This page created 26 August 2014, and last modified: 26 August 2014
The Equites Dalmatae Passerentiaci is listed as fourth of the vexillationes comitatenses in the Magister Equitum's cavalry roster; it is assigned to his Gallic command . Its shield pattern as shown in various manuscripts, under the label Passerentiaci, is as below:
The shield pattern has a red rim, a white boss (yellow in M), and a green main field. Except in B, the field is decorated by two small rectangles, somewhat taller than wide, an approximately the 2 and 10 o'clock positions of the shield; they are blue with green centres (O, P), yellow (M, and more square than oblong), or white (W). These boxes might well represent a pair of rectangular Imperial portraits, albeit at a scale too small to have been successfully drawn. The only other cavalry unit depicted with such a rectangular box is the Equites octavo Dalmatae, also in the Magister Equitum's Gallic command, which has its single example in the 12 o'clock position that was more typical for such portraits (e.g. see the Sagittarii iuniores Gallicani); this was a particularly common position for shield decorations generally to appear during the Tetrarchy, 100 years before the Notitia was compiled; an example of a cavlaryman's shield showing such a motif can be seen in the Piazza Armerina mosaics in Sicily, as shown below:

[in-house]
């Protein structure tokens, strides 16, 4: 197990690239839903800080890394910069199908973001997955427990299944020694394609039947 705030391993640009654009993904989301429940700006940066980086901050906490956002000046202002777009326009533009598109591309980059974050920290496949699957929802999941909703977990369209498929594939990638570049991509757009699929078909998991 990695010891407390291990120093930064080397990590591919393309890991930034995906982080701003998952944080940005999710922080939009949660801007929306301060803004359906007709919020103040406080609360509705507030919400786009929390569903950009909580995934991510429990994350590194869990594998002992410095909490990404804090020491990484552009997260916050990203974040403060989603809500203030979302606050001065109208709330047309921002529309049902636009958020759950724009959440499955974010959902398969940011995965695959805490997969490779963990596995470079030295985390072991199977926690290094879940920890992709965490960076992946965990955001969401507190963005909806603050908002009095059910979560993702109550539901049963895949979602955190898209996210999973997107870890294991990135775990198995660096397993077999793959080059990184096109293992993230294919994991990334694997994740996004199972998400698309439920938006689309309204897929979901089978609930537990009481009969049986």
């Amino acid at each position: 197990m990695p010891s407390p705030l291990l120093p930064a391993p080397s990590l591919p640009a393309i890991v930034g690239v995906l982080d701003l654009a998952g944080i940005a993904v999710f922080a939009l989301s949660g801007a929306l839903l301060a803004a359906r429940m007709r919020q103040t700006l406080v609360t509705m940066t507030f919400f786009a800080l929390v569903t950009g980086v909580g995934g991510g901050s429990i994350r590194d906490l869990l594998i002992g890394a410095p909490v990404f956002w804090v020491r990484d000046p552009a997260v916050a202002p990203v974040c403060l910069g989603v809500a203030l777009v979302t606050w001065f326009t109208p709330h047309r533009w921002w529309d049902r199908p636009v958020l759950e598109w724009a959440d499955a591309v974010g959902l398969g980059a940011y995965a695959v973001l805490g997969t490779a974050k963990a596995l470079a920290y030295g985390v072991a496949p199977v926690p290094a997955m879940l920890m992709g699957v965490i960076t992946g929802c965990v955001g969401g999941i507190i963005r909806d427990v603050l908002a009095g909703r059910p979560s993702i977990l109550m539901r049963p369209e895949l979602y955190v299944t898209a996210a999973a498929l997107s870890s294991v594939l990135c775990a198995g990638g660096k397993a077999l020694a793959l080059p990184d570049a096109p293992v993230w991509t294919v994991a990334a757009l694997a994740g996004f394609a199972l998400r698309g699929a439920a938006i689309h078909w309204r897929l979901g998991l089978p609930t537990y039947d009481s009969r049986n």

The name Dalmatae refers to Dalmatia, from where a dozen or so auxiliary infantry cohorts were recruited in the first century; a few of these kept their names intact long enough to make it into the Notitia, such as the men under the Tribunus cohortis secundae Dalmatarum, responsible to the Dux Britanniarum. However, the great majority of Dalmatae units in the Notitia are cavalry units, like the Equites octavo Dalmatae (i.e. "the Eighth Dalmation Horse"). Such Dalmatae units seem to have been a major component of the much-expanded cavalry forces raised in the 3rd quarter of the 3rd century; exactly how Dalmatae cavalrymen were distinguished from those of other units is not yet understood.
The epithet Passerentiaci might initially seem to refer to "sparrows" (passer being the latin for small birds such as sparrows), but perhaps more likely refers to a place, such as the former Passaro in Molossian Epirus before being razed by the Romans, for example.
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